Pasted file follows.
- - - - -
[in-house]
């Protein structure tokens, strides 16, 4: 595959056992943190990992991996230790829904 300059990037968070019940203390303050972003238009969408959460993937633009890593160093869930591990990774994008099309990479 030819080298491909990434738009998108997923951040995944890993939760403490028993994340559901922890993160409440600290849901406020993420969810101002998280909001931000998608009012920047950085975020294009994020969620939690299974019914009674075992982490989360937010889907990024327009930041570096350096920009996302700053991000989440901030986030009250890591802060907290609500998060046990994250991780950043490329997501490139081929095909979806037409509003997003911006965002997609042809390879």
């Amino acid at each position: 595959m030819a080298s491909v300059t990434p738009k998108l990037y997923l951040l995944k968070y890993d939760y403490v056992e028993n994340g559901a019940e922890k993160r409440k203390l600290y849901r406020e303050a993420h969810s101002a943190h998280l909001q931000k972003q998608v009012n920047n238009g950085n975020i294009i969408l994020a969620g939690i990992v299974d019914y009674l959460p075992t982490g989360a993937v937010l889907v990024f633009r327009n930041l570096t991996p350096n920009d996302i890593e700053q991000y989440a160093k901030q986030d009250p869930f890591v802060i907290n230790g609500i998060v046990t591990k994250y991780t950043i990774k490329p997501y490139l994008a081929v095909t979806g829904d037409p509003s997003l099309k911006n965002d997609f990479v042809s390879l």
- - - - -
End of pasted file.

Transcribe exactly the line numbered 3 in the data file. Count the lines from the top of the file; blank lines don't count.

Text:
């Amino acid at each position: 595959m030819a080298s491909v300059t990434p738009k998108l990037y997923l951040l995944k968070y890993d939760y403490v056992e028993n994340g559901a019940e922890k993160r409440k203390l600290y849901r406020e303050a993420h969810s101002a943190h998280l909001q931000k972003q998608v009012n920047n238009g950085n975020i294009i969408l994020a969620g939690i990992v299974d019914y009674l959460p075992t982490g989360a993937v937010l889907v990024f633009r327009n930041l570096t991996p350096n920009d996302i890593e700053q991000y989440a160093k901030q986030d009250p869930f890591v802060i907290n230790g609500i998060v046990t591990k994250y991780t950043i990774k490329p997501y490139l994008a081929v095909t979806g829904d037409p509003s997003l099309k911006n965002d997609f990479v042809s390879l």